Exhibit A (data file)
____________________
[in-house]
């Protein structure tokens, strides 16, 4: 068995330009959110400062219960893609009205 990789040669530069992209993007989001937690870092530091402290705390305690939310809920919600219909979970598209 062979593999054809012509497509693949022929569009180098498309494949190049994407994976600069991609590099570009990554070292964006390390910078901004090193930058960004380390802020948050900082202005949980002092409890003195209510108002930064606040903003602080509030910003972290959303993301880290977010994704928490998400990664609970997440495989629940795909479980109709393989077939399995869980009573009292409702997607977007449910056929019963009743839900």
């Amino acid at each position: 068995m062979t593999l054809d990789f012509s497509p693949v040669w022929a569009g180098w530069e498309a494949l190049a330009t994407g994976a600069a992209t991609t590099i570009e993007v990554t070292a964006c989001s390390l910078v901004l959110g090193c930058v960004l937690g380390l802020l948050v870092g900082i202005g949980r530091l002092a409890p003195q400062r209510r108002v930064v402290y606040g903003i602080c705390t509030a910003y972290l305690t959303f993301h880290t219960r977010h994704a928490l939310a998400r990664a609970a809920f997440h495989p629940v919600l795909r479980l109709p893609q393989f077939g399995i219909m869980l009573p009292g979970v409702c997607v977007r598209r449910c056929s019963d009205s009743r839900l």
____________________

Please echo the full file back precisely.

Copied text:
[in-house]
């Protein structure tokens, strides 16, 4: 068995330009959110400062219960893609009205 990789040669530069992209993007989001937690870092530091402290705390305690939310809920919600219909979970598209 062979593999054809012509497509693949022929569009180098498309494949190049994407994976600069991609590099570009990554070292964006390390910078901004090193930058960004380390802020948050900082202005949980002092409890003195209510108002930064606040903003602080509030910003972290959303993301880290977010994704928490998400990664609970997440495989629940795909479980109709393989077939399995869980009573009292409702997607977007449910056929019963009743839900």
């Amino acid at each position: 068995m062979t593999l054809d990789f012509s497509p693949v040669w022929a569009g180098w530069e498309a494949l190049a330009t994407g994976a600069a992209t991609t590099i570009e993007v990554t070292a964006c989001s390390l910078v901004l959110g090193c930058v960004l937690g380390l802020l948050v870092g900082i202005g949980r530091l002092a409890p003195q400062r209510r108002v930064v402290y606040g903003i602080c705390t509030a910003y972290l305690t959303f993301h880290t219960r977010h994704a928490l939310a998400r990664a609970a809920f997440h495989p629940v919600l795909r479980l109709p893609q393989f077939g399995i219909m869980l009573p009292g979970v409702c997607v977007r598209r449910c056929s019963d009205s009743r839900l």